Even the most adorable kitten in the world can’t defeat my grump today, so here’s the stuff I’ve been reading when I haven’t been shuffling through meetings.
Ackerman covers the QDDR:
Clinton put Slaughter, senior USAID official James Michael and Deputy Secretary of State Jack Lew in charge of creating the document — a process of managing five working groups chaired by top-level agency heads to produce an interim report in January and a final document by next September. Last week, in an address to the U.S. Global Leadership Coalition, Lew defined the nascent QDDR process as an attempt to redress “a serious imbalance” in funding over decades that has left the “military but not civilian agencies resources to support expanding international roles.”
Rajiv Chandrasekaran has reportage out of Helmand:
In the three months since the Marines arrived, the school has reopened, the district governor is on the job and the market is bustling. The insurgents have demonstrated far less resistance than U.S. commanders expected. Many of the residents who left are returning home, their possessions piled onto rickety trailers, and the Marines deem the central part of the town so secure that they routinely walk around without body armor and helmets.
“Nawa has returned from the dead,” said the district administrator, Mohammed Khan.
Diplopundit covers more on S.Amdt. 2588, which is now known as the “Anti-Rape Amendment.”
PRT-Kunar is building a bridge.
AAN has some remarkable quotes from Afghans about the run-off:
“A second round is difficult, because there are so many places you cannot vote. And if we use the same voter cards, the vote will be as fraudulent as the first time… A coalition government is also not a solution. It will have no legitimacy and it is not the people’s fault that there was so much fraud. You cannot just give them a government they don’t want… The authorities should announce the results and address the fraud. They should prosecute the people who are responsible for the fraud. But it will not happen: the people who did the fraud are also the people who were in the campaign teams. They will instead be rewarded for their work… Karzai and his people are saying that it is normal to have fraud, but it is not true. If it is normal, then why do we have laws?” – former PC candidate from Nangarhar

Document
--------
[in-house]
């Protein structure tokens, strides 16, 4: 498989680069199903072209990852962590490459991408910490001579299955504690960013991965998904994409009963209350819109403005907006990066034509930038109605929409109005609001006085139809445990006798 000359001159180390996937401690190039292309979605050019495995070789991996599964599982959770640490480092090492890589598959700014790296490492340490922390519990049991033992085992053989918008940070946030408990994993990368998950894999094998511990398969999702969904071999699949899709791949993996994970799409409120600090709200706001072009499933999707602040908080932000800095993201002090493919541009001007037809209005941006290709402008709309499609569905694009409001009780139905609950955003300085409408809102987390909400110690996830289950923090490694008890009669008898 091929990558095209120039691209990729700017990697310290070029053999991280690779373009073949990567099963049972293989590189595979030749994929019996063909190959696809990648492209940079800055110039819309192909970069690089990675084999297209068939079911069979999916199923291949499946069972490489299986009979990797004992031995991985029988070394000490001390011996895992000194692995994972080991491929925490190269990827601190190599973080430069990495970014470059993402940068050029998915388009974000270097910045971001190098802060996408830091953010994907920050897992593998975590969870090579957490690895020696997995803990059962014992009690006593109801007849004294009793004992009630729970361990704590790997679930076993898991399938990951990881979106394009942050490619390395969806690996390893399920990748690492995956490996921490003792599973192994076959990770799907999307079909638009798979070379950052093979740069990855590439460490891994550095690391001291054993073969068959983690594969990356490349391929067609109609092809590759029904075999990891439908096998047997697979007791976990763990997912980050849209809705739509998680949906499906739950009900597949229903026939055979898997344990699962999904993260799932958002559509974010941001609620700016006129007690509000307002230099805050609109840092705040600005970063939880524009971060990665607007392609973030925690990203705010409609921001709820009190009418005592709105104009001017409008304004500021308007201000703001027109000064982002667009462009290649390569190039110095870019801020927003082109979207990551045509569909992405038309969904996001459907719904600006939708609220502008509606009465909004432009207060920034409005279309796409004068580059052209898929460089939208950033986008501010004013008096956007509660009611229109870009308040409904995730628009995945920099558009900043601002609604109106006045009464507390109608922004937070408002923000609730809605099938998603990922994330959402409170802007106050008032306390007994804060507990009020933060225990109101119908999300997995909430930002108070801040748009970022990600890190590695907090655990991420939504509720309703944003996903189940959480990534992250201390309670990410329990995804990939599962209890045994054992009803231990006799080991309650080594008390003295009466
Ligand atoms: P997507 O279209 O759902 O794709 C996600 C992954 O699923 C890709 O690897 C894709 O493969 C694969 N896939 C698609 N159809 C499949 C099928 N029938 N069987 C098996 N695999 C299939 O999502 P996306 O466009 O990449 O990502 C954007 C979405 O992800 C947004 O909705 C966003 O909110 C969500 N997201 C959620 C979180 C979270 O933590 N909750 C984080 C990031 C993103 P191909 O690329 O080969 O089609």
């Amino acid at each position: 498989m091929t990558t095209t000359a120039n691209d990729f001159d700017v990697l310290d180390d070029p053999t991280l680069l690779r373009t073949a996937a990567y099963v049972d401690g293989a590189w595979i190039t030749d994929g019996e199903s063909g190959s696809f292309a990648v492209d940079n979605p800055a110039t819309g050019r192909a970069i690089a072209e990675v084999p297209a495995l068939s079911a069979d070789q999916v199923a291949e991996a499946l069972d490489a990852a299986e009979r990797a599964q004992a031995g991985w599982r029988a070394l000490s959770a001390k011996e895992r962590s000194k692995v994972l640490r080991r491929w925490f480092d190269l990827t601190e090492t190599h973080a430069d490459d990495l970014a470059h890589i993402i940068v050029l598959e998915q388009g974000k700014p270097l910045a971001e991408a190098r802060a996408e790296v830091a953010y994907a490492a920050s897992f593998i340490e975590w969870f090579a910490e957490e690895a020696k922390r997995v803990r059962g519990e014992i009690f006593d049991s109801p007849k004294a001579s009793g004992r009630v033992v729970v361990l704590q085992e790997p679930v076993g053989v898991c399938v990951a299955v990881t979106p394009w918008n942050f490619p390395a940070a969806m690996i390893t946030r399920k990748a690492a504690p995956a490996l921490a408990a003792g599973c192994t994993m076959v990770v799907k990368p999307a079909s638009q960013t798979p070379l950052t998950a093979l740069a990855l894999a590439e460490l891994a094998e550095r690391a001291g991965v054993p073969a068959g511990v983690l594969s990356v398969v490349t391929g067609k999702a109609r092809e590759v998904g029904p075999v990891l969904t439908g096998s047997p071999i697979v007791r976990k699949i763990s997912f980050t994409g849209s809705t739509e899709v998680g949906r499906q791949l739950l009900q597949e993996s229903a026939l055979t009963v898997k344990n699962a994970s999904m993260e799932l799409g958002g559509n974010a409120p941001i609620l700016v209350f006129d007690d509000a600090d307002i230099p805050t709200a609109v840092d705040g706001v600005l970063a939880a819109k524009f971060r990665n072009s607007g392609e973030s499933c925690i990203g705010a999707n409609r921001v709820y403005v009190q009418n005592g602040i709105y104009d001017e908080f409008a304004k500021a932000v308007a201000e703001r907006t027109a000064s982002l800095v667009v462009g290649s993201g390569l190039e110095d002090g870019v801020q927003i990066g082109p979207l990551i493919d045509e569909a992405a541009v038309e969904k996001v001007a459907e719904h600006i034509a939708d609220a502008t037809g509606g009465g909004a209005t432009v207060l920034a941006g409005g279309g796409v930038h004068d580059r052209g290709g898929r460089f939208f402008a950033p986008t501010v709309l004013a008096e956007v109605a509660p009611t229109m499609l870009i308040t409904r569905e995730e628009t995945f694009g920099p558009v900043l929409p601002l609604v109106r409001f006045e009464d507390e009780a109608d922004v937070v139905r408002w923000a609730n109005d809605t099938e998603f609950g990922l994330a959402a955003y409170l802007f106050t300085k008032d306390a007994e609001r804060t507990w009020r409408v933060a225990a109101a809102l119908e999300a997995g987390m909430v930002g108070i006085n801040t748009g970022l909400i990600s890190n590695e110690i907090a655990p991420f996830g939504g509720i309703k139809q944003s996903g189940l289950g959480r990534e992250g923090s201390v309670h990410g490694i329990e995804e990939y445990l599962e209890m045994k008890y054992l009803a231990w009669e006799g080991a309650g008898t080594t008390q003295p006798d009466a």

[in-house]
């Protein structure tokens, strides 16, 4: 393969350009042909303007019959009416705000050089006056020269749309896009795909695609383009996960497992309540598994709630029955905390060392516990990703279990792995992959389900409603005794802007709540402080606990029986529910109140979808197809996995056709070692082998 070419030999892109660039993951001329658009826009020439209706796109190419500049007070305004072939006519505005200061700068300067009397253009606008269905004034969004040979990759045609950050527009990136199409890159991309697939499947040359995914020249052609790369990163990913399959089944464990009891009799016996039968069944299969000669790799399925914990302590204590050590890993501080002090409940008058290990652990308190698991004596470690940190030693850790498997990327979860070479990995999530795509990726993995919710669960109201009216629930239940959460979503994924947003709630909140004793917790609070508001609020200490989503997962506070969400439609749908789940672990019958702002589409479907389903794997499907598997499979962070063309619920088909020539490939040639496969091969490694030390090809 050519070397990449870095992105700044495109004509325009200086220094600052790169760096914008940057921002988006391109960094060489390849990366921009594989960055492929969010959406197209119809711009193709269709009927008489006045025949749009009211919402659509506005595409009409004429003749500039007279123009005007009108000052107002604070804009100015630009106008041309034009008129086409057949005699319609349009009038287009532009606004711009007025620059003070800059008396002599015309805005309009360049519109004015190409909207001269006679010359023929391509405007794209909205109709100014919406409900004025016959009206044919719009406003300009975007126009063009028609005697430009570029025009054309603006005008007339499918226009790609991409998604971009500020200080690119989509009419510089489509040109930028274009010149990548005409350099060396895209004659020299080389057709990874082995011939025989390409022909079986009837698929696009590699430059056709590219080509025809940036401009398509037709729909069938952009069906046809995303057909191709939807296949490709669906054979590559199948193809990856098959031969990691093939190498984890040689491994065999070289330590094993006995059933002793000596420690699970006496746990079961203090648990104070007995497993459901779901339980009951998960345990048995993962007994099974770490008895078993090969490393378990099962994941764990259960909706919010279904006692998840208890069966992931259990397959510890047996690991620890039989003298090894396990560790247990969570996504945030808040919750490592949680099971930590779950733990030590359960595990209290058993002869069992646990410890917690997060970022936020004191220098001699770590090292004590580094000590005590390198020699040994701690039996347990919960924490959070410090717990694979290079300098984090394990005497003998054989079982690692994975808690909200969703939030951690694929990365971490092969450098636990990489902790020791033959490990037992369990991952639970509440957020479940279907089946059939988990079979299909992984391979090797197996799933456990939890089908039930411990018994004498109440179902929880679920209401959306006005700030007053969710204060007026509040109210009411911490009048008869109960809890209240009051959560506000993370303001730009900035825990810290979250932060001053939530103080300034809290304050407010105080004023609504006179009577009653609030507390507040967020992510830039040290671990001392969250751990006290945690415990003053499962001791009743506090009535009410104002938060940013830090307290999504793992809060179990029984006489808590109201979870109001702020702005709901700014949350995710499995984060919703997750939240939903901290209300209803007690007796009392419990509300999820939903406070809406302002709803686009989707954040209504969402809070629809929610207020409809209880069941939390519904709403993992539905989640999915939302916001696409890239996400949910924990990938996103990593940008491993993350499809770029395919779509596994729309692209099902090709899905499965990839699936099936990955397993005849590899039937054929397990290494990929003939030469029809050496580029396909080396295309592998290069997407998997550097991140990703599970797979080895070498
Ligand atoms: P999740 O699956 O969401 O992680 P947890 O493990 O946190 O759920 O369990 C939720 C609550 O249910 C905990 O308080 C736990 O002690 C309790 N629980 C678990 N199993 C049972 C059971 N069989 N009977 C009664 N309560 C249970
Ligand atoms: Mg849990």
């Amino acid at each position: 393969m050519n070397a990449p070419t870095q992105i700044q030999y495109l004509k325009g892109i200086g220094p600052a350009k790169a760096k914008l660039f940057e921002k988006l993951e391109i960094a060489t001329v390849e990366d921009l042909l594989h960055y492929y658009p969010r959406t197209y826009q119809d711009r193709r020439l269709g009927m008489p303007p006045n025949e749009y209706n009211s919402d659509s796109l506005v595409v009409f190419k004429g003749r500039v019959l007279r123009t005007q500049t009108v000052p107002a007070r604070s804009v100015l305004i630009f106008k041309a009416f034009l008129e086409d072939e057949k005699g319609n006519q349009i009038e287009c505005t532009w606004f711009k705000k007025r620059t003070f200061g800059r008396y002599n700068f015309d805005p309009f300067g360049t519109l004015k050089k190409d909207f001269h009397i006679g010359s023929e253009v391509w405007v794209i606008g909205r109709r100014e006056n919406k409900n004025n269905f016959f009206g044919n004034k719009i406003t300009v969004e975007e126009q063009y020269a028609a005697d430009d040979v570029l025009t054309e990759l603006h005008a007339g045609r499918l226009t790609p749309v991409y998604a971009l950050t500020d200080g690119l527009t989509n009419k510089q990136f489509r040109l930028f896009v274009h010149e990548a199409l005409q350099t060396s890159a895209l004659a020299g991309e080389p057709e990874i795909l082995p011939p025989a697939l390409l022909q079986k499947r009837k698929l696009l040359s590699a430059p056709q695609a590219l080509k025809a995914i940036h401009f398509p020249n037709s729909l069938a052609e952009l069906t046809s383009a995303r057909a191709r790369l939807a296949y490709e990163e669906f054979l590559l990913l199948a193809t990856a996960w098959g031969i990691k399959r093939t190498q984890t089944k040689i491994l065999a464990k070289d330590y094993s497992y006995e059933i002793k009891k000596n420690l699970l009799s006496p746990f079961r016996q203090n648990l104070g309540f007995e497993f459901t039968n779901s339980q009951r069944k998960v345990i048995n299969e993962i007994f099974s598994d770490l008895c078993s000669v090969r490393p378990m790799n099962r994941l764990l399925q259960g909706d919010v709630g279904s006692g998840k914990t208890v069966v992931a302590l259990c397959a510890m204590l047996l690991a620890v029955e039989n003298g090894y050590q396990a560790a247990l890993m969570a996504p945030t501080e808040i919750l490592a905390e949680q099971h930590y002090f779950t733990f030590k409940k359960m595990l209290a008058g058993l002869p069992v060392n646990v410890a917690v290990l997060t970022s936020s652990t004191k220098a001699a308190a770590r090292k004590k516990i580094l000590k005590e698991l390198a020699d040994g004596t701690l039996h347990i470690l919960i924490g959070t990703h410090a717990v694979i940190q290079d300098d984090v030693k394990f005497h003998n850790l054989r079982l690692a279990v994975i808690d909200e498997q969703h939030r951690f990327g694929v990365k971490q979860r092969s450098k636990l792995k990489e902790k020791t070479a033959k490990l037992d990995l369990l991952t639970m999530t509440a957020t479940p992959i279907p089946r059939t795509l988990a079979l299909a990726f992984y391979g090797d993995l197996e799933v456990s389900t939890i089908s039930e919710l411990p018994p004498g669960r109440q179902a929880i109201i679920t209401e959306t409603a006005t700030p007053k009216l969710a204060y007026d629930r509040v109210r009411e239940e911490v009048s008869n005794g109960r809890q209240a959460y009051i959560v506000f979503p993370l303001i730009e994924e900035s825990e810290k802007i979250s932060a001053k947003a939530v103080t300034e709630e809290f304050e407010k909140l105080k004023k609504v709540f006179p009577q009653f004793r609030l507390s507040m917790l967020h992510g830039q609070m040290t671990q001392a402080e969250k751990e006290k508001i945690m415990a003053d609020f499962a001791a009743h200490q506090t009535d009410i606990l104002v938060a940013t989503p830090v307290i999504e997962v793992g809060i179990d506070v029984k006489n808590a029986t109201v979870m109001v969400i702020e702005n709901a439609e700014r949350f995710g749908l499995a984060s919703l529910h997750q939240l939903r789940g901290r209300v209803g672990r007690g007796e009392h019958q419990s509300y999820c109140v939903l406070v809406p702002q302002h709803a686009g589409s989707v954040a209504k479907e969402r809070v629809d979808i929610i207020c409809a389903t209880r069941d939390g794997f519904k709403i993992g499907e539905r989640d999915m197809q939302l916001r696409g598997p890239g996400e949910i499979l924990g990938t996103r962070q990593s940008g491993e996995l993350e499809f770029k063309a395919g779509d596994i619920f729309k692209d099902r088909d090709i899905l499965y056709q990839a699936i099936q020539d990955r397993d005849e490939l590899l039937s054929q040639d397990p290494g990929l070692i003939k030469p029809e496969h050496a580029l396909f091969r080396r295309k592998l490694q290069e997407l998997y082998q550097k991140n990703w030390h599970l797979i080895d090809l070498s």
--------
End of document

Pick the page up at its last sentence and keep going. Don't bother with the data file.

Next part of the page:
Britain is sending members of its Navy back to Iraq to continue training the Iraqi navy:
Mr Rammell said: “Training of the Iraqi Navy has been paused since June and it is important to resume this activity as soon as possible to ensure that they quickly develop the capacity to protect their own territorial waters and the offshore oil platforms which are so vital to Iraq’s economic revival.
And General Sir David Richards has indicated that British troop reduction would likely not occur in Afghanistan until 2014:
He called for a bridging force, to contain the Taliban, while we “much more aggressively” grow the Afghan army and police. Gen Richards said: “If we get it right, our estimation is that by about 2011, 2012 we’ll see an appreciable improvement, and by about 2014 we will ramp down our numbers as they ramp up and you’ll start to reduce the overall risks of the operation.
“It is an ambitious target, which is why… I caveated slightly by saying I’m expecting Nato to ask us to put more into the training pot to allow that force to grow more aggressively. “But if I’m half-right we’ve got five years of declining violence as we get that formula right and then we’ll go into what might be called a supporting role.”